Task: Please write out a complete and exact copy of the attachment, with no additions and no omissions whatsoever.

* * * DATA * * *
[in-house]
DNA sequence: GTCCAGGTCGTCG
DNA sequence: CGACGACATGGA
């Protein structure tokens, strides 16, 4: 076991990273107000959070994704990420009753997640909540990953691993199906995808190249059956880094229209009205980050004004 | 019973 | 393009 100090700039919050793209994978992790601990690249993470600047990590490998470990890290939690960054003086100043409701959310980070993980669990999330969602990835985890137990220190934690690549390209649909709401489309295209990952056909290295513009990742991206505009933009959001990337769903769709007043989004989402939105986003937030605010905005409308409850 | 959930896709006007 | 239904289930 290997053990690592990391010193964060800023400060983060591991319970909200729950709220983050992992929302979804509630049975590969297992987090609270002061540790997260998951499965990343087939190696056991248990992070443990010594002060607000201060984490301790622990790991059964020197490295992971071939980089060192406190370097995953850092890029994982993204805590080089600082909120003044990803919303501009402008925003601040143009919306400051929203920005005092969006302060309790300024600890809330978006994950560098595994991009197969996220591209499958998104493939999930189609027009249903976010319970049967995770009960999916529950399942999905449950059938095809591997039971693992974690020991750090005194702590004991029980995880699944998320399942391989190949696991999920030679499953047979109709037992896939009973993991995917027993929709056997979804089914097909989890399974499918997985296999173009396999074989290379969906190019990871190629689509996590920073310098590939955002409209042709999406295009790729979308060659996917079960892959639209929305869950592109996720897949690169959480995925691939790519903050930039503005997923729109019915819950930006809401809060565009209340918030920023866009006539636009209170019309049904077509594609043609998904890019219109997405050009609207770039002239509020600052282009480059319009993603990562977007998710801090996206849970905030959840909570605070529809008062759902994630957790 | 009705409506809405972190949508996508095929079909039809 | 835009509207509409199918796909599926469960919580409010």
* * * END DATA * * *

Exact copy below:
[in-house]
DNA sequence: GTCCAGGTCGTCG
DNA sequence: CGACGACATGGA
């Protein structure tokens, strides 16, 4: 076991990273107000959070994704990420009753997640909540990953691993199906995808190249059956880094229209009205980050004004 | 019973 | 393009 100090700039919050793209994978992790601990690249993470600047990590490998470990890290939690960054003086100043409701959310980070993980669990999330969602990835985890137990220190934690690549390209649909709401489309295209990952056909290295513009990742991206505009933009959001990337769903769709007043989004989402939105986003937030605010905005409308409850 | 959930896709006007 | 239904289930 290997053990690592990391010193964060800023400060983060591991319970909200729950709220983050992992929302979804509630049975590969297992987090609270002061540790997260998951499965990343087939190696056991248990992070443990010594002060607000201060984490301790622990790991059964020197490295992971071939980089060192406190370097995953850092890029994982993204805590080089600082909120003044990803919303501009402008925003601040143009919306400051929203920005005092969006302060309790300024600890809330978006994950560098595994991009197969996220591209499958998104493939999930189609027009249903976010319970049967995770009960999916529950399942999905449950059938095809591997039971693992974690020991750090005194702590004991029980995880699944998320399942391989190949696991999920030679499953047979109709037992896939009973993991995917027993929709056997979804089914097909989890399974499918997985296999173009396999074989290379969906190019990871190629689509996590920073310098590939955002409209042709999406295009790729979308060659996917079960892959639209929305869950592109996720897949690169959480995925691939790519903050930039503005997923729109019915819950930006809401809060565009209340918030920023866009006539636009209170019309049904077509594609043609998904890019219109997405050009609207770039002239509020600052282009480059319009993603990562977007998710801090996206849970905030959840909570605070529809008062759902994630957790 | 009705409506809405972190949508996508095929079909039809 | 835009509207509409199918796909599926469960919580409010």